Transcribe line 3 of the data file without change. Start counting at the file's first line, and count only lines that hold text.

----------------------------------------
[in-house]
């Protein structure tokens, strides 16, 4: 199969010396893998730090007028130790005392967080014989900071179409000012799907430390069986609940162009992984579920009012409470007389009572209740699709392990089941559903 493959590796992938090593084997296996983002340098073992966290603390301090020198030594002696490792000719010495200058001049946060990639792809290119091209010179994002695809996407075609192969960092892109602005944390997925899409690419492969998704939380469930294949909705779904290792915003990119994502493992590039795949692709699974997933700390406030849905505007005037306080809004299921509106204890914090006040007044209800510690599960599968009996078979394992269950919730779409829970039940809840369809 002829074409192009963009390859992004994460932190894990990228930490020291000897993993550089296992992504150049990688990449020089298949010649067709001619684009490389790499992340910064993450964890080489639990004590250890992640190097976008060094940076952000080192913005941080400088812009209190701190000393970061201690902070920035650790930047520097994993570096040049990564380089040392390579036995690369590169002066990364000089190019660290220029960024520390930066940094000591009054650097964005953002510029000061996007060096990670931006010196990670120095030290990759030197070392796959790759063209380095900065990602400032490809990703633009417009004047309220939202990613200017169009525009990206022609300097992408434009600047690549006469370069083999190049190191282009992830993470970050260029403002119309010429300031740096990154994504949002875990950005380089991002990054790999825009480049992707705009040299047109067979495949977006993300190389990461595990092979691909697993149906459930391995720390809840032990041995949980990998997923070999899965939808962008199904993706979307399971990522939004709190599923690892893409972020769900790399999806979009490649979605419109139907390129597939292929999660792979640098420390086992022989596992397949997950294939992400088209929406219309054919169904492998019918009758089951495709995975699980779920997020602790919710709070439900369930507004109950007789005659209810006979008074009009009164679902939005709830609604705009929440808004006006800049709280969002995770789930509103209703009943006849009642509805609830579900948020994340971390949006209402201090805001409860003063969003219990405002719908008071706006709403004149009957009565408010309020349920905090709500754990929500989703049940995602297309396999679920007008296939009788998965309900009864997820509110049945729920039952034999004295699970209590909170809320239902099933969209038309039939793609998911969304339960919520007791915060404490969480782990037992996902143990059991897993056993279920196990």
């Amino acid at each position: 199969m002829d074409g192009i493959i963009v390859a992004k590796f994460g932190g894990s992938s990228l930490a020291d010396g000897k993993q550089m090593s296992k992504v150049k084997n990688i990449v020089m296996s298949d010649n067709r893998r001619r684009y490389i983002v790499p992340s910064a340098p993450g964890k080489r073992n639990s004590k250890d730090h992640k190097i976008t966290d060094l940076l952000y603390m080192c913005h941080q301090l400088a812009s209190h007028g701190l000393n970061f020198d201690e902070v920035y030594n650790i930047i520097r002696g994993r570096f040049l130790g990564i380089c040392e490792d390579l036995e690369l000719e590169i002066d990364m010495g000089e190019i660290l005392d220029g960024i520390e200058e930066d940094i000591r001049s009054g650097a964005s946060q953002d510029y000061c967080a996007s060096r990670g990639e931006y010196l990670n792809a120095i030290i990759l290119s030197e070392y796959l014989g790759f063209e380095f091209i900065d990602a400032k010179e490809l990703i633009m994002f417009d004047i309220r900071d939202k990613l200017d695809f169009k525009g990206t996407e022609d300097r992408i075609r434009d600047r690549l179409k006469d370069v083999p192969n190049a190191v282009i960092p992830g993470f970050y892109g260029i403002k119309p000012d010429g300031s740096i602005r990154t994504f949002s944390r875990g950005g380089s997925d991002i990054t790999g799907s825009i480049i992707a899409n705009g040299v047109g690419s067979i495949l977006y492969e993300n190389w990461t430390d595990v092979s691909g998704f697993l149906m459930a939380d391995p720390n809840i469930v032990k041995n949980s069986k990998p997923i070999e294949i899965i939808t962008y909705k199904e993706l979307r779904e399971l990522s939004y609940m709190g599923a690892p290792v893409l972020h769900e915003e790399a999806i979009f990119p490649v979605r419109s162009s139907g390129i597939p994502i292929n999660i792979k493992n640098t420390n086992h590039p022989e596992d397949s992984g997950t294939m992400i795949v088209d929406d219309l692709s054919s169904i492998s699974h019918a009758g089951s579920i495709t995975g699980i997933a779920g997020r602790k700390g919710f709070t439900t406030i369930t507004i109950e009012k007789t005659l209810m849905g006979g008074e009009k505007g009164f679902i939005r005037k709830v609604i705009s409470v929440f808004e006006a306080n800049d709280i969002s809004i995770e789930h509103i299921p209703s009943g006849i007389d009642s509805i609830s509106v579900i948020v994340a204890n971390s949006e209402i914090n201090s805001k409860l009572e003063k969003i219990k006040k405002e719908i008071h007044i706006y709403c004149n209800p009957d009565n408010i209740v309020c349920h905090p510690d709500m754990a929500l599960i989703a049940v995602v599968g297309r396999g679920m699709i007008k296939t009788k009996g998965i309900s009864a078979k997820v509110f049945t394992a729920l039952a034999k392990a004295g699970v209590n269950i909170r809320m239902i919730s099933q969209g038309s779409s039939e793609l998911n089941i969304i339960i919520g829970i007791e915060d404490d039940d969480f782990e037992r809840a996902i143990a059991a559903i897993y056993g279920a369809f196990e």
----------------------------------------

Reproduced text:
């Amino acid at each position: 199969m002829d074409g192009i493959i963009v390859a992004k590796f994460g932190g894990s992938s990228l930490a020291d010396g000897k993993q550089m090593s296992k992504v150049k084997n990688i990449v020089m296996s298949d010649n067709r893998r001619r684009y490389i983002v790499p992340s910064a340098p993450g964890k080489r073992n639990s004590k250890d730090h992640k190097i976008t966290d060094l940076l952000y603390m080192c913005h941080q301090l400088a812009s209190h007028g701190l000393n970061f020198d201690e902070v920035y030594n650790i930047i520097r002696g994993r570096f040049l130790g990564i380089c040392e490792d390579l036995e690369l000719e590169i002066d990364m010495g000089e190019i660290l005392d220029g960024i520390e200058e930066d940094i000591r001049s009054g650097a964005s946060q953002d510029y000061c967080a996007s060096r990670g990639e931006y010196l990670n792809a120095i030290i990759l290119s030197e070392y796959l014989g790759f063209e380095f091209i900065d990602a400032k010179e490809l990703i633009m994002f417009d004047i309220r900071d939202k990613l200017d695809f169009k525009g990206t996407e022609d300097r992408i075609r434009d600047r690549l179409k006469d370069v083999p192969n190049a190191v282009i960092p992830g993470f970050y892109g260029i403002k119309p000012d010429g300031s740096i602005r990154t994504f949002s944390r875990g950005g380089s997925d991002i990054t790999g799907s825009i480049i992707a899409n705009g040299v047109g690419s067979i495949l977006y492969e993300n190389w990461t430390d595990v092979s691909g998704f697993l149906m459930a939380d391995p720390n809840i469930v032990k041995n949980s069986k990998p997923i070999e294949i899965i939808t962008y909705k199904e993706l979307r779904e399971l990522s939004y609940m709190g599923a690892p290792v893409l972020h769900e915003e790399a999806i979009f990119p490649v979605r419109s162009s139907g390129i597939p994502i292929n999660i792979k493992n640098t420390n086992h590039p022989e596992d397949s992984g997950t294939m992400i795949v088209d929406d219309l692709s054919s169904i492998s699974h019918a009758g089951s579920i495709t995975g699980i997933a779920g997020r602790k700390g919710f709070t439900t406030i369930t507004i109950e009012k007789t005659l209810m849905g006979g008074e009009k505007g009164f679902i939005r005037k709830v609604i705009s409470v929440f808004e006006a306080n800049d709280i969002s809004i995770e789930h509103i299921p209703s009943g006849i007389d009642s509805i609830s509106v579900i948020v994340a204890n971390s949006e209402i914090n201090s805001k409860l009572e003063k969003i219990k006040k405002e719908i008071h007044i706006y709403c004149n209800p009957d009565n408010i209740v309020c349920h905090p510690d709500m754990a929500l599960i989703a049940v995602v599968g297309r396999g679920m699709i007008k296939t009788k009996g998965i309900s009864a078979k997820v509110f049945t394992a729920l039952a034999k392990a004295g699970v209590n269950i909170r809320m239902i919730s099933q969209g038309s779409s039939e793609l998911n089941i969304i339960i919520g829970i007791e915060d404490d039940d969480f782990e037992r809840a996902i143990a059991a559903i897993y056993g279920a369809f196990e």